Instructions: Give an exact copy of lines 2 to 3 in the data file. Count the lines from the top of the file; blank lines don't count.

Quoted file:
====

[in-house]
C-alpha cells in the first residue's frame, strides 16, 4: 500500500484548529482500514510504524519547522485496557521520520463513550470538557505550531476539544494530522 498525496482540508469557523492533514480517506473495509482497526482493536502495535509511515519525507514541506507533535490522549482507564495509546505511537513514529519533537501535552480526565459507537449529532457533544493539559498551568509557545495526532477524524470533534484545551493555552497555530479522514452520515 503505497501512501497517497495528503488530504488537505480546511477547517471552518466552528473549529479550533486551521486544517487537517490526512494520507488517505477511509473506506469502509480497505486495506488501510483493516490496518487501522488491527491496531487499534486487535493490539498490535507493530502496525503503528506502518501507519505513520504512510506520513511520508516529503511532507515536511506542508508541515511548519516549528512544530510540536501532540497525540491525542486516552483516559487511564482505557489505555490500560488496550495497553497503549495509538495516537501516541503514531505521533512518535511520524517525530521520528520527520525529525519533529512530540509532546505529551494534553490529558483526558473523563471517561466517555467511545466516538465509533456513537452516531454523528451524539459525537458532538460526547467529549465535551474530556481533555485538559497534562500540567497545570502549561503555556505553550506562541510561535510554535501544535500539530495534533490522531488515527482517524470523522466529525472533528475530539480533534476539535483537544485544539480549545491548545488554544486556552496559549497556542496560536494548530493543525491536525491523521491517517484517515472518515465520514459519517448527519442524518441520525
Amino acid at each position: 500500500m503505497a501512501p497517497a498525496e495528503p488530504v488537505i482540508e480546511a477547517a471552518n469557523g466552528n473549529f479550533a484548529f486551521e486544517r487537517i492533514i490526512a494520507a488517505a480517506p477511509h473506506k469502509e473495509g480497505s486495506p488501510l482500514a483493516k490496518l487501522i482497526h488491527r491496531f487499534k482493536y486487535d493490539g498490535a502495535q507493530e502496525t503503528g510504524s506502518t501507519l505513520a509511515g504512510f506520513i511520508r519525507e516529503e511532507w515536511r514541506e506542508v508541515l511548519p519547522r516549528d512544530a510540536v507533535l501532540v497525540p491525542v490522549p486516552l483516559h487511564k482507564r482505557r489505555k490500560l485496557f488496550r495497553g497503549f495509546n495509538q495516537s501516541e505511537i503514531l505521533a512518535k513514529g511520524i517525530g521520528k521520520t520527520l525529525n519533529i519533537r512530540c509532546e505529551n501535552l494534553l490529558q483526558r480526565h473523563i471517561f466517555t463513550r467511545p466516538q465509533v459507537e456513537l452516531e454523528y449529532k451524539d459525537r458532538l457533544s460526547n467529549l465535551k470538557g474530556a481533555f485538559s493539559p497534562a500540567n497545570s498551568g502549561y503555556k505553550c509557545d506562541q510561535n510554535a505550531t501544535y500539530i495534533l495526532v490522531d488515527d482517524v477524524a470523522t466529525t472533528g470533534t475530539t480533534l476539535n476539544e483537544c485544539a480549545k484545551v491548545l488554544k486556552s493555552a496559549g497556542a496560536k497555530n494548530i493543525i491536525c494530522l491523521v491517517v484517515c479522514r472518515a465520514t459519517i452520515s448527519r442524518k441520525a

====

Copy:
C-alpha cells in the first residue's frame, strides 16, 4: 500500500484548529482500514510504524519547522485496557521520520463513550470538557505550531476539544494530522 498525496482540508469557523492533514480517506473495509482497526482493536502495535509511515519525507514541506507533535490522549482507564495509546505511537513514529519533537501535552480526565459507537449529532457533544493539559498551568509557545495526532477524524470533534484545551493555552497555530479522514452520515 503505497501512501497517497495528503488530504488537505480546511477547517471552518466552528473549529479550533486551521486544517487537517490526512494520507488517505477511509473506506469502509480497505486495506488501510483493516490496518487501522488491527491496531487499534486487535493490539498490535507493530502496525503503528506502518501507519505513520504512510506520513511520508516529503511532507515536511506542508508541515511548519516549528512544530510540536501532540497525540491525542486516552483516559487511564482505557489505555490500560488496550495497553497503549495509538495516537501516541503514531505521533512518535511520524517525530521520528520527520525529525519533529512530540509532546505529551494534553490529558483526558473523563471517561466517555467511545466516538465509533456513537452516531454523528451524539459525537458532538460526547467529549465535551474530556481533555485538559497534562500540567497545570502549561503555556505553550506562541510561535510554535501544535500539530495534533490522531488515527482517524470523522466529525472533528475530539480533534476539535483537544485544539480549545491548545488554544486556552496559549497556542496560536494548530493543525491536525491523521491517517484517515472518515465520514459519517448527519442524518441520525
Amino acid at each position: 500500500m503505497a501512501p497517497a498525496e495528503p488530504v488537505i482540508e480546511a477547517a471552518n469557523g466552528n473549529f479550533a484548529f486551521e486544517r487537517i492533514i490526512a494520507a488517505a480517506p477511509h473506506k469502509e473495509g480497505s486495506p488501510l482500514a483493516k490496518l487501522i482497526h488491527r491496531f487499534k482493536y486487535d493490539g498490535a502495535q507493530e502496525t503503528g510504524s506502518t501507519l505513520a509511515g504512510f506520513i511520508r519525507e516529503e511532507w515536511r514541506e506542508v508541515l511548519p519547522r516549528d512544530a510540536v507533535l501532540v497525540p491525542v490522549p486516552l483516559h487511564k482507564r482505557r489505555k490500560l485496557f488496550r495497553g497503549f495509546n495509538q495516537s501516541e505511537i503514531l505521533a512518535k513514529g511520524i517525530g521520528k521520520t520527520l525529525n519533529i519533537r512530540c509532546e505529551n501535552l494534553l490529558q483526558r480526565h473523563i471517561f466517555t463513550r467511545p466516538q465509533v459507537e456513537l452516531e454523528y449529532k451524539d459525537r458532538l457533544s460526547n467529549l465535551k470538557g474530556a481533555f485538559s493539559p497534562a500540567n497545570s498551568g502549561y503555556k505553550c509557545d506562541q510561535n510554535a505550531t501544535y500539530i495534533l495526532v490522531d488515527d482517524v477524524a470523522t466529525t472533528g470533534t475530539t480533534l476539535n476539544e483537544c485544539a480549545k484545551v491548545l488554544k486556552s493555552a496559549g497556542a496560536k497555530n494548530i493543525i491536525c494530522l491523521v491517517v484517515c479522514r472518515a465520514t459519517i452520515s448527519r442524518k441520525a